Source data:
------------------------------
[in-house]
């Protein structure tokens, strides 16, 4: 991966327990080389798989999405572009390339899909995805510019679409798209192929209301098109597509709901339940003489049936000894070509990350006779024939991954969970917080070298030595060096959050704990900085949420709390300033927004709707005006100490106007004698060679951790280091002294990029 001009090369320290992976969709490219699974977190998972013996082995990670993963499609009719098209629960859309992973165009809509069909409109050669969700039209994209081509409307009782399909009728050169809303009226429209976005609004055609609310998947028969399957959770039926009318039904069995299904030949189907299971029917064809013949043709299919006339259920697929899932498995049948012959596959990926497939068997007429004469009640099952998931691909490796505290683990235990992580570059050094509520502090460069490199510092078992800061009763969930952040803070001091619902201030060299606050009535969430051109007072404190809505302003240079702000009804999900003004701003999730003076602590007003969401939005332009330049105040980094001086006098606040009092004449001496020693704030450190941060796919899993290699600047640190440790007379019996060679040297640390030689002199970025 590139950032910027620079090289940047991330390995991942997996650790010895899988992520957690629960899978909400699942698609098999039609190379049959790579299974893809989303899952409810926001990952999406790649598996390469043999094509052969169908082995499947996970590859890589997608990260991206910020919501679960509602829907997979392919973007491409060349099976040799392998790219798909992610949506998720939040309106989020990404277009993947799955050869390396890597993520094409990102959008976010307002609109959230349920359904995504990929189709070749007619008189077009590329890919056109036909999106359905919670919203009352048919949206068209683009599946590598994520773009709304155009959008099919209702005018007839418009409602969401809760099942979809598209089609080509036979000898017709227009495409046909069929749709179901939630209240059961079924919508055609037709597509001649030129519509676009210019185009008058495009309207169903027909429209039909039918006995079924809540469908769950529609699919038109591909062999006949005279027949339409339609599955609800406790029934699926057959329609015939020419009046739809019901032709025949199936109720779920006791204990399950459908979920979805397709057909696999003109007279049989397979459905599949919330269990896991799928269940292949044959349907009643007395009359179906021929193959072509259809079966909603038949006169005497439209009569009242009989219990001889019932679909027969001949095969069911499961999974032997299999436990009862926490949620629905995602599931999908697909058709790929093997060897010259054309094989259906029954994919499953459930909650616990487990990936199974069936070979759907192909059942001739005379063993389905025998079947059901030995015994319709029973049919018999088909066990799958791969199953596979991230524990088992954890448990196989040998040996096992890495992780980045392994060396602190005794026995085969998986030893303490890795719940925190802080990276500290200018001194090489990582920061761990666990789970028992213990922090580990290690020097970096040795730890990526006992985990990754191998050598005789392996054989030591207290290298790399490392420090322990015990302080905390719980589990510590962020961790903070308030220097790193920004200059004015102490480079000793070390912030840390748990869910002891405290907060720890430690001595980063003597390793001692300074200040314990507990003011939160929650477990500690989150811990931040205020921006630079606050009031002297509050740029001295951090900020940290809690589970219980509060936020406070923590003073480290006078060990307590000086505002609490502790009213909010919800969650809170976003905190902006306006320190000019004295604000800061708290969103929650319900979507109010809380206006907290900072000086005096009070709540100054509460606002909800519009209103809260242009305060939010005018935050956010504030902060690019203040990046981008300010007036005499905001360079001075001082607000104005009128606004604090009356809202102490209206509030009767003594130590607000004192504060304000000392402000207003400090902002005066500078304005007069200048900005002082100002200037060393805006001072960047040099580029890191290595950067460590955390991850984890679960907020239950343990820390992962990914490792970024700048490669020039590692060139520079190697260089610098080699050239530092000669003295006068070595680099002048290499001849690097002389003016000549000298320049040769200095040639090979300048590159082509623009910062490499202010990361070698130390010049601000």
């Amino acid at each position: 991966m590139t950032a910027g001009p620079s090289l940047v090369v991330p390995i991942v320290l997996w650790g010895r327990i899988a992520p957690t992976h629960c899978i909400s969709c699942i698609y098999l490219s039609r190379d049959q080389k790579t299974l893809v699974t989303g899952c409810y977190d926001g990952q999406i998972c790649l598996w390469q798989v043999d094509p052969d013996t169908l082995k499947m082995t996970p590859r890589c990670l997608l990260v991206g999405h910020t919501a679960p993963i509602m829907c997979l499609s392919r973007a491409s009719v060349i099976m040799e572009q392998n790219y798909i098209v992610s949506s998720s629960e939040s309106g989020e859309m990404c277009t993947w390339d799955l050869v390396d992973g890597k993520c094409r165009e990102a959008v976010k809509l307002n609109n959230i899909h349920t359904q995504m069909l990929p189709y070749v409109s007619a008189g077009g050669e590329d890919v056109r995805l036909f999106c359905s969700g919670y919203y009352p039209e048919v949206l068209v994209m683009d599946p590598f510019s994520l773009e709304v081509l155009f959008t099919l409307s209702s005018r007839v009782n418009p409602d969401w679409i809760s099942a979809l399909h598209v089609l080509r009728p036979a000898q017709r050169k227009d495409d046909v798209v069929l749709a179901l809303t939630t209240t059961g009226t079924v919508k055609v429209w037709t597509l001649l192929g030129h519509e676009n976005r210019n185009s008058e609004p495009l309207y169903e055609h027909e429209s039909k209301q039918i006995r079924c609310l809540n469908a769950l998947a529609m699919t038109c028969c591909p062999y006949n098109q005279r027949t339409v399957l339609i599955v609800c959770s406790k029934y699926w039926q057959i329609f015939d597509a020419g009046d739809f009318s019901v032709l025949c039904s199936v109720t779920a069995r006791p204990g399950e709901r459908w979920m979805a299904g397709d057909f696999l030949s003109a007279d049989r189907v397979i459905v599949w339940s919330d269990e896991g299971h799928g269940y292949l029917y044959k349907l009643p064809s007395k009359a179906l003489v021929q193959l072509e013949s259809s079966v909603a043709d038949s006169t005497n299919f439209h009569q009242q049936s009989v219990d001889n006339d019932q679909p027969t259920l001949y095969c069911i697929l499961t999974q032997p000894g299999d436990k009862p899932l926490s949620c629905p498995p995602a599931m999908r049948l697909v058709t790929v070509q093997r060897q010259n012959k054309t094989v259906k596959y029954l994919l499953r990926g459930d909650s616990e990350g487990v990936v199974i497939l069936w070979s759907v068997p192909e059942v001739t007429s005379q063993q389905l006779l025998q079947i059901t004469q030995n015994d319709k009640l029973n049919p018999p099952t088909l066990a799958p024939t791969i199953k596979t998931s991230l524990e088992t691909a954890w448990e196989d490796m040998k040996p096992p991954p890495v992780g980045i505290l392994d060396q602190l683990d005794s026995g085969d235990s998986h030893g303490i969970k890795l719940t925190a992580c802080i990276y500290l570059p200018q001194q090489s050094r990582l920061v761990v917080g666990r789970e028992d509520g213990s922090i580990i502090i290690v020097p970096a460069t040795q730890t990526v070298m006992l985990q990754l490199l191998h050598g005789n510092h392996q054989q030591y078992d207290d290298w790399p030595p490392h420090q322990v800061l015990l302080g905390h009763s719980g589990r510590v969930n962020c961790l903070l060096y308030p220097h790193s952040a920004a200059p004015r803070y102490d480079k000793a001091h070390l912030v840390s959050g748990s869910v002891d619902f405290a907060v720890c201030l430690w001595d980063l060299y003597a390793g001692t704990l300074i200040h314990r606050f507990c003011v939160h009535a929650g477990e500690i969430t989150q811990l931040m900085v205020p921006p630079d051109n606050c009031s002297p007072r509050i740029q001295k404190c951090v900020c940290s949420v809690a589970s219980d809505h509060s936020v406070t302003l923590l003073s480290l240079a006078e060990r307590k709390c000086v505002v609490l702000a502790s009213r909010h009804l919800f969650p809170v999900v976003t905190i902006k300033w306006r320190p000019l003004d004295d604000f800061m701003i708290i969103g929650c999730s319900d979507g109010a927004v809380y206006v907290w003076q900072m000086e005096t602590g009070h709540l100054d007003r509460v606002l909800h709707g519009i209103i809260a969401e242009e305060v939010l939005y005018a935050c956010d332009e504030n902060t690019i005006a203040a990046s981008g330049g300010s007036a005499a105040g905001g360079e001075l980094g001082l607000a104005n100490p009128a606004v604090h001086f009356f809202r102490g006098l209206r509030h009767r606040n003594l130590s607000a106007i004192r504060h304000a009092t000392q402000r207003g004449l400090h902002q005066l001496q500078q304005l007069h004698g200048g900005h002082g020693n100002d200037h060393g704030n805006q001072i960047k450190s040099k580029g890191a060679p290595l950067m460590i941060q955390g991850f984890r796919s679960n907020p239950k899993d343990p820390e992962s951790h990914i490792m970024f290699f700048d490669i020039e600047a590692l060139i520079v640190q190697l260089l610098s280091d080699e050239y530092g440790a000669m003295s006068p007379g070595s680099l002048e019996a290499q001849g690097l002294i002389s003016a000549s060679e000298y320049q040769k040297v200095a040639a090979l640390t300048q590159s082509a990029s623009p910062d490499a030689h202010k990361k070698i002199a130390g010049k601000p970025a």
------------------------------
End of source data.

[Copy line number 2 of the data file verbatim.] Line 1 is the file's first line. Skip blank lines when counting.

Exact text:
């Protein structure tokens, strides 16, 4: 991966327990080389798989999405572009390339899909995805510019679409798209192929209301098109597509709901339940003489049936000894070509990350006779024939991954969970917080070298030595060096959050704990900085949420709390300033927004709707005006100490106007004698060679951790280091002294990029 001009090369320290992976969709490219699974977190998972013996082995990670993963499609009719098209629960859309992973165009809509069909409109050669969700039209994209081509409307009782399909009728050169809303009226429209976005609004055609609310998947028969399957959770039926009318039904069995299904030949189907299971029917064809013949043709299919006339259920697929899932498995049948012959596959990926497939068997007429004469009640099952998931691909490796505290683990235990992580570059050094509520502090460069490199510092078992800061009763969930952040803070001091619902201030060299606050009535969430051109007072404190809505302003240079702000009804999900003004701003999730003076602590007003969401939005332009330049105040980094001086006098606040009092004449001496020693704030450190941060796919899993290699600047640190440790007379019996060679040297640390030689002199970025 590139950032910027620079090289940047991330390995991942997996650790010895899988992520957690629960899978909400699942698609098999039609190379049959790579299974893809989303899952409810926001990952999406790649598996390469043999094509052969169908082995499947996970590859890589997608990260991206910020919501679960509602829907997979392919973007491409060349099976040799392998790219798909992610949506998720939040309106989020990404277009993947799955050869390396890597993520094409990102959008976010307002609109959230349920359904995504990929189709070749007619008189077009590329890919056109036909999106359905919670919203009352048919949206068209683009599946590598994520773009709304155009959008099919209702005018007839418009409602969401809760099942979809598209089609080509036979000898017709227009495409046909069929749709179901939630209240059961079924919508055609037709597509001649030129519509676009210019185009008058495009309207169903027909429209039909039918006995079924809540469908769950529609699919038109591909062999006949005279027949339409339609599955609800406790029934699926057959329609015939020419009046739809019901032709025949199936109720779920006791204990399950459908979920979805397709057909696999003109007279049989397979459905599949919330269990896991799928269940292949044959349907009643007395009359179906021929193959072509259809079966909603038949006169005497439209009569009242009989219990001889019932679909027969001949095969069911499961999974032997299999436990009862926490949620629905995602599931999908697909058709790929093997060897010259054309094989259906029954994919499953459930909650616990487990990936199974069936070979759907192909059942001739005379063993389905025998079947059901030995015994319709029973049919018999088909066990799958791969199953596979991230524990088992954890448990196989040998040996096992890495992780980045392994060396602190005794026995085969998986030893303490890795719940925190802080990276500290200018001194090489990582920061761990666990789970028992213990922090580990290690020097970096040795730890990526006992985990990754191998050598005789392996054989030591207290290298790399490392420090322990015990302080905390719980589990510590962020961790903070308030220097790193920004200059004015102490480079000793070390912030840390748990869910002891405290907060720890430690001595980063003597390793001692300074200040314990507990003011939160929650477990500690989150811990931040205020921006630079606050009031002297509050740029001295951090900020940290809690589970219980509060936020406070923590003073480290006078060990307590000086505002609490502790009213909010919800969650809170976003905190902006306006320190000019004295604000800061708290969103929650319900979507109010809380206006907290900072000086005096009070709540100054509460606002909800519009209103809260242009305060939010005018935050956010504030902060690019203040990046981008300010007036005499905001360079001075001082607000104005009128606004604090009356809202102490209206509030009767003594130590607000004192504060304000000392402000207003400090902002005066500078304005007069200048900005002082100002200037060393805006001072960047040099580029890191290595950067460590955390991850984890679960907020239950343990820390992962990914490792970024700048490669020039590692060139520079190697260089610098080699050239530092000669003295006068070595680099002048290499001849690097002389003016000549000298320049040769200095040639090979300048590159082509623009910062490499202010990361070698130390010049601000």